The lateral geniculate nucleus is part of the:

cerebral cortex
superior colliculus
inferior colliculus

In the visual system, the ____ and ____ constantly feed information back and forth.

thalamus; cortex
thalamus; inferior geniculate
inferior colliculus; thalamus
thalamus; lateral colliculus

The enhancement of contrast at the edge of an object is the result of:

lateral inhibition in the retina.
the diffraction of light from the edge's surface.
fatigue of the rods and cones.
the color of the object.

Horizontal cells receive their input from ____; they send output to ____.

rods and cones; ganglion cells
rods and cones; bipolar cells
bipolar cells; ganglion cells
cones; rods

The enhancement of contrast at the edge of an object is primarily due to lateral inhibition by the:

horizontal cells.
bipolar cells.

Small receptive fields are to ____ cells as large receptive fields are to ____ cells.

parvocellular; magnocellular
magnocellular; parvocellular
magnocellular; koniocellular
koniocellular; parvocellular

Parvocellular neurons most likely receive input from:

magnocellular neurons.
bipolar cells that receive input from cones.
the periphery of the retina.

Being able to detect fine details of a color painting would depend most on which of the following types of ganglion cells?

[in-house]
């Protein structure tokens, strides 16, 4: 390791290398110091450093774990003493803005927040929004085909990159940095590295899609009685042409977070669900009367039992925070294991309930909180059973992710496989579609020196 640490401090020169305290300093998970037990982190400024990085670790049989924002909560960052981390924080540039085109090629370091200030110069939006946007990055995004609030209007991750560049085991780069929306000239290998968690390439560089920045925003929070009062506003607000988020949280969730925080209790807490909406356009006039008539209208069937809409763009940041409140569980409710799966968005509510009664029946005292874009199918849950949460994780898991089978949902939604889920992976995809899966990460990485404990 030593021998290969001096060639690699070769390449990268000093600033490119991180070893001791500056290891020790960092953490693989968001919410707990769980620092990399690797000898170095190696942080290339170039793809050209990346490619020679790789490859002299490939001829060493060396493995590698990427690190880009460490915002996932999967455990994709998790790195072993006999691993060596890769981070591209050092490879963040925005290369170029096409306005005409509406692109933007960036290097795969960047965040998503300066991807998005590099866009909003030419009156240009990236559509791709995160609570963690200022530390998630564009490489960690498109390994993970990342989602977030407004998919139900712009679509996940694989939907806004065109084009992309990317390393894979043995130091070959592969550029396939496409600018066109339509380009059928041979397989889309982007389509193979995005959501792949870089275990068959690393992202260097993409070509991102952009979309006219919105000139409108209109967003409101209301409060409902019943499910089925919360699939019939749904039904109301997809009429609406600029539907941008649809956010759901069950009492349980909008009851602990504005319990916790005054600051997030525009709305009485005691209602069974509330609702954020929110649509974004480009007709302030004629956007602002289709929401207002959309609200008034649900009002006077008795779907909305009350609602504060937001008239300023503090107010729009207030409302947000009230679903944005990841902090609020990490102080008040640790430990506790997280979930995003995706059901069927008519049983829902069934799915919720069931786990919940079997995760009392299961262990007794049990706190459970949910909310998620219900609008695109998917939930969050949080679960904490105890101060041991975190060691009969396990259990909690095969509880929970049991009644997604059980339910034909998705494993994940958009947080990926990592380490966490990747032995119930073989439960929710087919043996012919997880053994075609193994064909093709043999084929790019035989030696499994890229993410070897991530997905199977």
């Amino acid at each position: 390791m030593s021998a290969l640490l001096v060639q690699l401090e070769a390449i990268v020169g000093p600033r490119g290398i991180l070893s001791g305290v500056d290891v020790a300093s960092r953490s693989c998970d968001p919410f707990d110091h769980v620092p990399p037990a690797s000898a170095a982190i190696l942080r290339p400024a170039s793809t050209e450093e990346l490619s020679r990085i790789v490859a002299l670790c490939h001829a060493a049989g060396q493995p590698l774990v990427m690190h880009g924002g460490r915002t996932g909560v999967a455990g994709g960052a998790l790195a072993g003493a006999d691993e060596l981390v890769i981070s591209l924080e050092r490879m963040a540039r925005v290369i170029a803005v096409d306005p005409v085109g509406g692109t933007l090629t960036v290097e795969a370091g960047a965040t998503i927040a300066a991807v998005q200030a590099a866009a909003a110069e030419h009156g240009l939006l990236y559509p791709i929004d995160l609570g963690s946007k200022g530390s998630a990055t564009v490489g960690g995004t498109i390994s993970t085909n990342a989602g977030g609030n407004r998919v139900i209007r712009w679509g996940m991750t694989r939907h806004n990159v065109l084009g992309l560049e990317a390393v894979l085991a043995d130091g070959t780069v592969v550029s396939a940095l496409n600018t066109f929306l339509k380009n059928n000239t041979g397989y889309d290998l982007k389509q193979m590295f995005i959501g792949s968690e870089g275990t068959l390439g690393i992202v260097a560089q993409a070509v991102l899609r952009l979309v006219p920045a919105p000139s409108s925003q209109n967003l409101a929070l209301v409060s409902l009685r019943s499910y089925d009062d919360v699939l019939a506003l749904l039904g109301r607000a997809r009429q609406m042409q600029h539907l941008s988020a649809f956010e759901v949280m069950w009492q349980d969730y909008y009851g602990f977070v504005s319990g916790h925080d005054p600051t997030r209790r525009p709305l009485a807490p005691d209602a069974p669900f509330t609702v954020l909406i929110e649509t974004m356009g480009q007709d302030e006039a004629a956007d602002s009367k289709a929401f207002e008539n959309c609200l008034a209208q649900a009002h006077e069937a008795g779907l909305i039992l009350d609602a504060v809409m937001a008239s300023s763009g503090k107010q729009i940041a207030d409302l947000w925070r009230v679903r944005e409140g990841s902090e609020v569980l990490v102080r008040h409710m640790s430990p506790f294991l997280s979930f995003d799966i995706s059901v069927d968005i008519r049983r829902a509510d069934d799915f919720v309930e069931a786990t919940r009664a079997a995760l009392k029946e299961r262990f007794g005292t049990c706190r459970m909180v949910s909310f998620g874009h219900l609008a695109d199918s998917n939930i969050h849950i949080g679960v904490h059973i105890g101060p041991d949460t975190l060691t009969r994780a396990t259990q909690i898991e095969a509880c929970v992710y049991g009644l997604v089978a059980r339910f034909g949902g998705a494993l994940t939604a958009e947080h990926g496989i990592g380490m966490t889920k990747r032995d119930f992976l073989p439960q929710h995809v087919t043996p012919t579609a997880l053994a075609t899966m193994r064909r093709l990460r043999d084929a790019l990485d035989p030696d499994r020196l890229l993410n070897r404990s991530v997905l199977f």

Once information is sent to the secondary visual cortex it:

has reached its final processing destination.
may return to the primary visual cortex.
goes mostly to the primary motor cortex.
is sent back to the retina.

Within the cerebral cortex, the pathway in the visual system responsible for color information also seems to be responsible for what other information?

dark adaptation

Once within the cerebral cortex, the magnocellular pathway continues, with a dorsal branch important for:

details of shape.
color and brightness.
integrating vision with action.

The pathway associated with integrating vision and movement progresses from the occipital cortex to the:

temporal cortex.
parietal cortex.
visual cortex.
frontal lobe.

Damage to the ventral stream may interfere with:

the ability to describe the shape or size of an object.
walking toward something seen.
reaching to grasp an object.
perceiving whether the lights are on or off.

In the visual system of the mammalian cerebral cortex, the dorsal stream is specialized for detecting ____, and the ventral stream is specialized for detecting ____.


Which of the following would most strongly excite a simple cell in the primary visual cortex?

loud sound
diffuse light throughout the visual field
square picture frame

What is the shape of the receptive field to which a simple cell in the primary visual cortex responds?

circle of a particular radius
circle with a hole in the middle
bar in a particular orientation
bar of a particular length

What is one way to determine whether a given cell in the primary visual cortex is "simple" or "complex"?

the shape of its receptive field
whether its receptive field is monocular or binocular
whether it can respond equally to lines in more than one location
whether it is sensitive to the orientation of the stimulus

What would an investigator find concerning the properties of cells in a single column of the visual cortex?

They have receptive fields in the same location in the visual field.